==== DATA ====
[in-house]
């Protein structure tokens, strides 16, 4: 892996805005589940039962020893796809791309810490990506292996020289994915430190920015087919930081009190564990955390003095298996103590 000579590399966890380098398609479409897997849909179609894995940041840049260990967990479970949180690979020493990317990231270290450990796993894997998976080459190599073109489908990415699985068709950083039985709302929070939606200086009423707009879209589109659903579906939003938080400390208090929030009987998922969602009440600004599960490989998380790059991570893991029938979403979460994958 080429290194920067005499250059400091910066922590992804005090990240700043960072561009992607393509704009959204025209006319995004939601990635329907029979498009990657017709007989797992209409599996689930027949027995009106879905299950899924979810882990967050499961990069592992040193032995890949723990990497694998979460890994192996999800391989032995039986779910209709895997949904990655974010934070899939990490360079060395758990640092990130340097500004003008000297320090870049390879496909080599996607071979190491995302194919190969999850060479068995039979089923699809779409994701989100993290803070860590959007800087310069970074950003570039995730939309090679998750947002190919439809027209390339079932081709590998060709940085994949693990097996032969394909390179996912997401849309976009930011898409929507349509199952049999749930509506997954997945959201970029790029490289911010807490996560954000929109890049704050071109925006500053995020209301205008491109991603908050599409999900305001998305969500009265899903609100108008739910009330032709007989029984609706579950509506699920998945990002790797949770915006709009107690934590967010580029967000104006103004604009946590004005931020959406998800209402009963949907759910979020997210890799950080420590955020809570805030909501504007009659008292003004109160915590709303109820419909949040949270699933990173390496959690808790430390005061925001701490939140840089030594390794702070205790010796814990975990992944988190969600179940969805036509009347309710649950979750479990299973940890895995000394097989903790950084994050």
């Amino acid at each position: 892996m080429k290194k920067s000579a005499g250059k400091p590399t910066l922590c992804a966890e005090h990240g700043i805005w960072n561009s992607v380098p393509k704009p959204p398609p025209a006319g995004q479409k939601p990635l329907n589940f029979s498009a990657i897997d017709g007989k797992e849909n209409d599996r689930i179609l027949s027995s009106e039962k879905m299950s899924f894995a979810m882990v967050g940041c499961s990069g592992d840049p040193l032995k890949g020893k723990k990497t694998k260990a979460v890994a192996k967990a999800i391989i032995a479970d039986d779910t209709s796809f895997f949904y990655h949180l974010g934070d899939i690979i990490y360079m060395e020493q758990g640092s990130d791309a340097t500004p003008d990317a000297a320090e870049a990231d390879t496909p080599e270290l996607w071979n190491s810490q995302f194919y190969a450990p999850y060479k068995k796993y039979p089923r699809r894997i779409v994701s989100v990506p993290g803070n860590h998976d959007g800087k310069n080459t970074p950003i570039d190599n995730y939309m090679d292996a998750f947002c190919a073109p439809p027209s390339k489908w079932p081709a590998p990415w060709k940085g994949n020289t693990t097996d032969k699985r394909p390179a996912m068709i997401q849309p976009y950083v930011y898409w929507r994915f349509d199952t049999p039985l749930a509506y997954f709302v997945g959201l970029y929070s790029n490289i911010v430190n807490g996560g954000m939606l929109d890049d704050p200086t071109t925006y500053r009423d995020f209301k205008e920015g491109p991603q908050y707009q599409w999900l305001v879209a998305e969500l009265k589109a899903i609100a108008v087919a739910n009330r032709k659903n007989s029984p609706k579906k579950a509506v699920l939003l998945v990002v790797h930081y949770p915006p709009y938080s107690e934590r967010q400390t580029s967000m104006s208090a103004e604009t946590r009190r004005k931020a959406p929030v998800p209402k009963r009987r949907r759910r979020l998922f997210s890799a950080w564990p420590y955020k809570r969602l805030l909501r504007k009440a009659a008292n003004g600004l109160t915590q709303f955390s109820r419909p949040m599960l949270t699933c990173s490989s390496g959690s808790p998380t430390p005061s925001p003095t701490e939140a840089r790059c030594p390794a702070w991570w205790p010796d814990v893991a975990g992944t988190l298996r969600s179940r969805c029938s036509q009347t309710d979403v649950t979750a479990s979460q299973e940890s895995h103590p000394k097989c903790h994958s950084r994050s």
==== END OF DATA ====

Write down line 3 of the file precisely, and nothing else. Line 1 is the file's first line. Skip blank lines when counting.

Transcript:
């Amino acid at each position: 892996m080429k290194k920067s000579a005499g250059k400091p590399t910066l922590c992804a966890e005090h990240g700043i805005w960072n561009s992607v380098p393509k704009p959204p398609p025209a006319g995004q479409k939601p990635l329907n589940f029979s498009a990657i897997d017709g007989k797992e849909n209409d599996r689930i179609l027949s027995s009106e039962k879905m299950s899924f894995a979810m882990v967050g940041c499961s990069g592992d840049p040193l032995k890949g020893k723990k990497t694998k260990a979460v890994a192996k967990a999800i391989i032995a479970d039986d779910t209709s796809f895997f949904y990655h949180l974010g934070d899939i690979i990490y360079m060395e020493q758990g640092s990130d791309a340097t500004p003008d990317a000297a320090e870049a990231d390879t496909p080599e270290l996607w071979n190491s810490q995302f194919y190969a450990p999850y060479k068995k796993y039979p089923r699809r894997i779409v994701s989100v990506p993290g803070n860590h998976d959007g800087k310069n080459t970074p950003i570039d190599n995730y939309m090679d292996a998750f947002c190919a073109p439809p027209s390339k489908w079932p081709a590998p990415w060709k940085g994949n020289t693990t097996d032969k699985r394909p390179a996912m068709i997401q849309p976009y950083v930011y898409w929507r994915f349509d199952t049999p039985l749930a509506y997954f709302v997945g959201l970029y929070s790029n490289i911010v430190n807490g996560g954000m939606l929109d890049d704050p200086t071109t925006y500053r009423d995020f209301k205008e920015g491109p991603q908050y707009q599409w999900l305001v879209a998305e969500l009265k589109a899903i609100a108008v087919a739910n009330r032709k659903n007989s029984p609706k579906k579950a509506v699920l939003l998945v990002v790797h930081y949770p915006p709009y938080s107690e934590r967010q400390t580029s967000m104006s208090a103004e604009t946590r009190r004005k931020a959406p929030v998800p209402k009963r009987r949907r759910r979020l998922f997210s890799a950080w564990p420590y955020k809570r969602l805030l909501r504007k009440a009659a008292n003004g600004l109160t915590q709303f955390s109820r419909p949040m599960l949270t699933c990173s490989s390496g959690s808790p998380t430390p005061s925001p003095t701490e939140a840089r790059c030594p390794a702070w991570w205790p010796d814990v893991a975990g992944t988190l298996r969600s179940r969805c029938s036509q009347t309710d979403v649950t979750a479990s979460q299973e940890s895995h103590p000394k097989c903790h994958s950084r994050s």